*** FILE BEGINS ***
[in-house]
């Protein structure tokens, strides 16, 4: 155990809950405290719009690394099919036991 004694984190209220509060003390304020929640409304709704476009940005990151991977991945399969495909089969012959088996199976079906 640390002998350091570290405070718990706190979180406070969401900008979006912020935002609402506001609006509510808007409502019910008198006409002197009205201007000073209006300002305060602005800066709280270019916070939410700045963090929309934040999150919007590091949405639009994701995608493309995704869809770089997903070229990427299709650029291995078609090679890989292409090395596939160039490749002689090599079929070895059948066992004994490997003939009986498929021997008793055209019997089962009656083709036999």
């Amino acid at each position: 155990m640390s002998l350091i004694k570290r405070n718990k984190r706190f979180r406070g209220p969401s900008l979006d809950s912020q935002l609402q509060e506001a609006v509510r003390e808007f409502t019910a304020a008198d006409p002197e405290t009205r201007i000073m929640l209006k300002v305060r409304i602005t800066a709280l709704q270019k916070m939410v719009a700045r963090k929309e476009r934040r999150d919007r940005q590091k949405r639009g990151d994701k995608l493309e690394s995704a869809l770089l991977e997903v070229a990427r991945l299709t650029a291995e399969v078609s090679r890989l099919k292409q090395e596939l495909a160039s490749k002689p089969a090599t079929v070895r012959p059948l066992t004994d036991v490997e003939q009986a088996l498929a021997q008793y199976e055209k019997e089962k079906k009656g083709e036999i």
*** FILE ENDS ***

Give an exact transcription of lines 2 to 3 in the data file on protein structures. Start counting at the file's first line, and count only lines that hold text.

């Protein structure tokens, strides 16, 4: 155990809950405290719009690394099919036991 004694984190209220509060003390304020929640409304709704476009940005990151991977991945399969495909089969012959088996199976079906 640390002998350091570290405070718990706190979180406070969401900008979006912020935002609402506001609006509510808007409502019910008198006409002197009205201007000073209006300002305060602005800066709280270019916070939410700045963090929309934040999150919007590091949405639009994701995608493309995704869809770089997903070229990427299709650029291995078609090679890989292409090395596939160039490749002689090599079929070895059948066992004994490997003939009986498929021997008793055209019997089962009656083709036999």
């Amino acid at each position: 155990m640390s002998l350091i004694k570290r405070n718990k984190r706190f979180r406070g209220p969401s900008l979006d809950s912020q935002l609402q509060e506001a609006v509510r003390e808007f409502t019910a304020a008198d006409p002197e405290t009205r201007i000073m929640l209006k300002v305060r409304i602005t800066a709280l709704q270019k916070m939410v719009a700045r963090k929309e476009r934040r999150d919007r940005q590091k949405r639009g990151d994701k995608l493309e690394s995704a869809l770089l991977e997903v070229a990427r991945l299709t650029a291995e399969v078609s090679r890989l099919k292409q090395e596939l495909a160039s490749k002689p089969a090599t079929v070895r012959p059948l066992t004994d036991v490997e003939q009986a088996l498929a021997q008793y199976e055209k019997e089962k079906k009656g083709e036999i």